Post by Don » Tue Feb 15, 2011 11:20 pm

bob wrote:
Obviously, with Vas, anything is possible, based on past actions. But holding back something on a new release? That is the kind of thing that can backfire and lose you a lot of business.
I am just guessing here, but I think he was committed legally to providing an upgrade but his real interest was in cluster Rybka. Of course I might be totally wrong about that, but it's true, it seems likely that he might have held something back. I had heard that he indeed planned to hold it back but I don't remember where I hear that and it might just be a rumor.

I get a bit aggravated at the video game market. For example, one favorite of mine is Call of Duty (black ops). Sells for 60 bucks and up depending on which version you buy. Then 3 months later, they add 4 new maps for about 15 bucks. Then 3 months later... And if you don't get the new maps, online play becomes problematic. I'd rather be told "OK, 120 bucks will get the current version + 4 map packs, one every 3 months." That's honesty. I'd be very unhappy if I bought a new version (say black ops after playing every other version from Call of duty 4 onward) and found that black ops offered very little new material over the last modern warefare 2. When one spends money, one expects to obtain some value for that money. To hold part back so that you can then release (and charge for) an update in a few months is borderline dishonest.
Isn't it often the case with processor chips that that different versions of the same chip have nothing missing over the other versions, but it's just disabled? I know that some of the old pentiums had the floating point circuits, but the less expensive version just had this disabled.

I suppose you could do that with chess programs. You could have a 3300 ELO program with various enhancement disabled. (Komodo has dead code lurking in there, but it's usually not something that helps the program and it's probably compiled away.)

Don

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michiguel
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Re: Allow steroids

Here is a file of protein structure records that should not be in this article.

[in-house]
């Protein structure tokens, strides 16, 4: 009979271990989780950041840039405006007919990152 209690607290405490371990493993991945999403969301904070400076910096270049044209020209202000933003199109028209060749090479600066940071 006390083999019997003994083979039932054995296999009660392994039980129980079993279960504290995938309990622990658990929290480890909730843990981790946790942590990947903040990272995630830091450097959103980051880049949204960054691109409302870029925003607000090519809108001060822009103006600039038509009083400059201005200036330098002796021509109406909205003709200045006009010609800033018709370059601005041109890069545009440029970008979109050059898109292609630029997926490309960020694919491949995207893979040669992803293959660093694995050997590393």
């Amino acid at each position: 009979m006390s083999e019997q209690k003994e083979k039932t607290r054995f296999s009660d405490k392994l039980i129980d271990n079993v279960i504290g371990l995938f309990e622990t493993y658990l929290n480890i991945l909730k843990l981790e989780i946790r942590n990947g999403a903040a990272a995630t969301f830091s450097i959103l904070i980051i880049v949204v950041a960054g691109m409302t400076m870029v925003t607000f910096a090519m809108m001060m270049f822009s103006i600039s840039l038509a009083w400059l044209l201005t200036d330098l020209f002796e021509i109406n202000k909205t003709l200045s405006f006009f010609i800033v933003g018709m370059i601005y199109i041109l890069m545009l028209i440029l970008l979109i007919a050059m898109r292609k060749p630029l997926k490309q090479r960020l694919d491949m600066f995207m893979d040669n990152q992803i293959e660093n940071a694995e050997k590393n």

Post by michiguel » Tue Feb 15, 2011 11:40 pm

Dann Corbit wrote:
Tord Romstad wrote:
hgm wrote:It did not matter much to the IOC that Ben Johnson ran the 100m dash faster than any human has ever done.
Nitpick: Faster than any human had ever done. Four men (Usain Bolt, Tyson Gay, Asafa Powell and Nesta Carter) have run faster now. Two more (Justin Gatlin and Tim Montgomery) also had faster times, but were later disqualified for doping offences.
They took away his gold medal and removed him from the ranking, and suspended him for his useful life! And there is very wide consensus that this was the right thing to do.
Of course it was. I find the example of Ben Johnson quite relevant to this discussion, because the supporters of derivative engines like to make the argument that the "authors" of the derivative engines must be very talented, because the derivatives are far stronger than the original. Perhaps some of them are indeed very talented, but so was Ben Johnson. Far more talented in his field, in fact, than any chess programmer in their field since Alan Turing. But extraordinary talent does not excuse cheating.

Moreover, starting with a strong, stable chess engine is an incomparably bigger advantage in computer chess than using steroids is in sprinting. Steroids don't turn average athletes into world-class sprinters. They may give you 0.1 seconds or so on the 100 meters, which could be enough to put you ahead of your rivals if you are already an elite sprinter, but it won't help you much if you're not already there. Using an existing top chess engine as the basis for your own program, on the other hand, allows you to jump directly into the world elite with no effort. It isn't equivalent to using steroids in sports. It's equivalent to magically swapping your body for Ben Johnson's body at his prime, and to start training for the 100 meters from there.

I sometimes do feel a little sorry for Ben Johnson, though. He is always the example that is brought up, despite having competed in a period were steroid use was even more widespread than today. Nobody seems to remember that half of his rivals also got caught.
I suspect that it was institutionalized and in practice by each and every nation that participated in the olympics to some degree at least. Similarly, with American baseball, I think that steroids were nearly forced upon the players by the atmosphere that was prevalent. There is a report with some huge number of baseball players that got caught. I guess that the number of users would make it the tip of the iceberg.

Cheating (and acceptance of cheating) are symptoms of the general dishonesty we find in society today. I find it rather disturbing.
That's right. Acceptance of cheating is even worse than cheating.
Miguel

"History will have to record that the greatest tragedy of this period of social transition was not the strident clamor of the bad people, but the appalling silence of the good people."
Martin Luther King, Jr.